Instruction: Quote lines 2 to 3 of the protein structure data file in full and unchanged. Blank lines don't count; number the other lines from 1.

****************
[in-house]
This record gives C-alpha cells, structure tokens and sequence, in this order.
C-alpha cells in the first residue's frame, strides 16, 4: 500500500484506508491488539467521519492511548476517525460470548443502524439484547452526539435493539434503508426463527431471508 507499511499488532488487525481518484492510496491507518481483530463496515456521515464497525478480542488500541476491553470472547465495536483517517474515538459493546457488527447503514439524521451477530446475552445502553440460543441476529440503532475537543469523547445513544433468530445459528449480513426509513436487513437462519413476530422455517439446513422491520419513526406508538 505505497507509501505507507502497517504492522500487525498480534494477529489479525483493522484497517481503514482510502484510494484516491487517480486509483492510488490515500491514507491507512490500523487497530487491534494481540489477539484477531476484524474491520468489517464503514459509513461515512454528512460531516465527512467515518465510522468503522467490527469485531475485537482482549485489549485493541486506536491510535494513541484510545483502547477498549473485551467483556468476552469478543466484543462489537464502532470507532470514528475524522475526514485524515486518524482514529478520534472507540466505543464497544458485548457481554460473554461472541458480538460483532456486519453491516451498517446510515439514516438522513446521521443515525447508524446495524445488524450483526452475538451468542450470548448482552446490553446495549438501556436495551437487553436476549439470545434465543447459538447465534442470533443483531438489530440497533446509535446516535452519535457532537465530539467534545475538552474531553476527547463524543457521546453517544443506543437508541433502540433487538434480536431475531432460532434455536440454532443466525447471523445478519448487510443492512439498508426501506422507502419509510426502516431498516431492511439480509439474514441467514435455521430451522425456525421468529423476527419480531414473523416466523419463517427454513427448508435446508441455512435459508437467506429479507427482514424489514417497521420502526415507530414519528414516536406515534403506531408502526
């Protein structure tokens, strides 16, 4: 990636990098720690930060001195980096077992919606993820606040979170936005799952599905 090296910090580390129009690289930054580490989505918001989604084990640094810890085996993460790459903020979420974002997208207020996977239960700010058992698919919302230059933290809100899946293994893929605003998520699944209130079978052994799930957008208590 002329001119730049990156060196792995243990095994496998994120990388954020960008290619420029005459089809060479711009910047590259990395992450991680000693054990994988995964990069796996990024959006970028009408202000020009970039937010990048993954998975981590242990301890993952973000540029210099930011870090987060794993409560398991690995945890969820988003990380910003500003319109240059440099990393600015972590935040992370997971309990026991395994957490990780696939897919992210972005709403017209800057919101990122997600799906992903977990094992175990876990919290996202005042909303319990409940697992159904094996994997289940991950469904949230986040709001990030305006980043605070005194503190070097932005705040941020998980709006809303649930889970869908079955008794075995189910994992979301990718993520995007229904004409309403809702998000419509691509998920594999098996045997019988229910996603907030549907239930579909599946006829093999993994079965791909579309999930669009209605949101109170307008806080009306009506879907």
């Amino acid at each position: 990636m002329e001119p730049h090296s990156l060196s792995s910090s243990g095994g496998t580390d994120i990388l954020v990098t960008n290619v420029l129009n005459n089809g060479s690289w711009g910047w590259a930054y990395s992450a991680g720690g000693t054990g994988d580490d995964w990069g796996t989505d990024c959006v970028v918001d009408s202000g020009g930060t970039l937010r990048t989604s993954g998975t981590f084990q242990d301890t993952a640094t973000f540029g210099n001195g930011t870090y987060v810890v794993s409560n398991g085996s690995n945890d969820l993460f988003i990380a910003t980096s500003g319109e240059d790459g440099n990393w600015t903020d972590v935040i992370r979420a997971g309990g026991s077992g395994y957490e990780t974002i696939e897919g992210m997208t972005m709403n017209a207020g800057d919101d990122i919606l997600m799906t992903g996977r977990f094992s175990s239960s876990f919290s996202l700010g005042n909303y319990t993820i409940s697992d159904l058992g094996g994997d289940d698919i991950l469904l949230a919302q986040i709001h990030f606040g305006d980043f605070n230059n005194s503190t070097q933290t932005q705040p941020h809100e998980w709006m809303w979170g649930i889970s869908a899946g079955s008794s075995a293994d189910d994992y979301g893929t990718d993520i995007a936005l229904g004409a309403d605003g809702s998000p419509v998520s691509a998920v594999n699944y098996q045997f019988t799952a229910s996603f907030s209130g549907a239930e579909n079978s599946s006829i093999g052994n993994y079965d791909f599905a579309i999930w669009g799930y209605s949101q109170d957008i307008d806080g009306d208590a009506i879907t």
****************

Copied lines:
This record gives C-alpha cells, structure tokens and sequence, in this order.
C-alpha cells in the first residue's frame, strides 16, 4: 500500500484506508491488539467521519492511548476517525460470548443502524439484547452526539435493539434503508426463527431471508 507499511499488532488487525481518484492510496491507518481483530463496515456521515464497525478480542488500541476491553470472547465495536483517517474515538459493546457488527447503514439524521451477530446475552445502553440460543441476529440503532475537543469523547445513544433468530445459528449480513426509513436487513437462519413476530422455517439446513422491520419513526406508538 505505497507509501505507507502497517504492522500487525498480534494477529489479525483493522484497517481503514482510502484510494484516491487517480486509483492510488490515500491514507491507512490500523487497530487491534494481540489477539484477531476484524474491520468489517464503514459509513461515512454528512460531516465527512467515518465510522468503522467490527469485531475485537482482549485489549485493541486506536491510535494513541484510545483502547477498549473485551467483556468476552469478543466484543462489537464502532470507532470514528475524522475526514485524515486518524482514529478520534472507540466505543464497544458485548457481554460473554461472541458480538460483532456486519453491516451498517446510515439514516438522513446521521443515525447508524446495524445488524450483526452475538451468542450470548448482552446490553446495549438501556436495551437487553436476549439470545434465543447459538447465534442470533443483531438489530440497533446509535446516535452519535457532537465530539467534545475538552474531553476527547463524543457521546453517544443506543437508541433502540433487538434480536431475531432460532434455536440454532443466525447471523445478519448487510443492512439498508426501506422507502419509510426502516431498516431492511439480509439474514441467514435455521430451522425456525421468529423476527419480531414473523416466523419463517427454513427448508435446508441455512435459508437467506429479507427482514424489514417497521420502526415507530414519528414516536406515534403506531408502526